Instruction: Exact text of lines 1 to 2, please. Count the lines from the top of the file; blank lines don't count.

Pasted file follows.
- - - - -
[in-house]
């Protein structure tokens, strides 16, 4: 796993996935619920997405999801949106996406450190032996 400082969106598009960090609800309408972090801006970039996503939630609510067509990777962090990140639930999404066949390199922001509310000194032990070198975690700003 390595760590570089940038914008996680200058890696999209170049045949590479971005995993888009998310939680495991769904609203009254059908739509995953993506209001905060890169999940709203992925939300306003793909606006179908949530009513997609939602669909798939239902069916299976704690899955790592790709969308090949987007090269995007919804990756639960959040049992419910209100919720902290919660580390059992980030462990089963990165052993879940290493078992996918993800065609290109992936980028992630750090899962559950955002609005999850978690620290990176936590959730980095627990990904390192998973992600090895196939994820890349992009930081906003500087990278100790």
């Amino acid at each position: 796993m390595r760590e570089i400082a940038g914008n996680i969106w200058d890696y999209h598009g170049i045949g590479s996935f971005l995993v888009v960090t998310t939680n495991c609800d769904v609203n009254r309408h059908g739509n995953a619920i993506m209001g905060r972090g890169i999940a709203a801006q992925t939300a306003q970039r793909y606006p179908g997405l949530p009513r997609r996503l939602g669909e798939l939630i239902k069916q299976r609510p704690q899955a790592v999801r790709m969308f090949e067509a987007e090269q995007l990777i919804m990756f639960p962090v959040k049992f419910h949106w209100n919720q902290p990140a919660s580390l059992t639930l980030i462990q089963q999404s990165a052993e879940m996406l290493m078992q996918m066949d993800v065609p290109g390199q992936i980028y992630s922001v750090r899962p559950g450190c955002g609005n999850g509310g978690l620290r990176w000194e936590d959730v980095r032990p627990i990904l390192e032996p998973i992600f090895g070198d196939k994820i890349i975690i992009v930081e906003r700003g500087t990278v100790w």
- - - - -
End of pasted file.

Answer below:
[in-house]
């Protein structure tokens, strides 16, 4: 796993996935619920997405999801949106996406450190032996 400082969106598009960090609800309408972090801006970039996503939630609510067509990777962090990140639930999404066949390199922001509310000194032990070198975690700003 390595760590570089940038914008996680200058890696999209170049045949590479971005995993888009998310939680495991769904609203009254059908739509995953993506209001905060890169999940709203992925939300306003793909606006179908949530009513997609939602669909798939239902069916299976704690899955790592790709969308090949987007090269995007919804990756639960959040049992419910209100919720902290919660580390059992980030462990089963990165052993879940290493078992996918993800065609290109992936980028992630750090899962559950955002609005999850978690620290990176936590959730980095627990990904390192998973992600090895196939994820890349992009930081906003500087990278100790």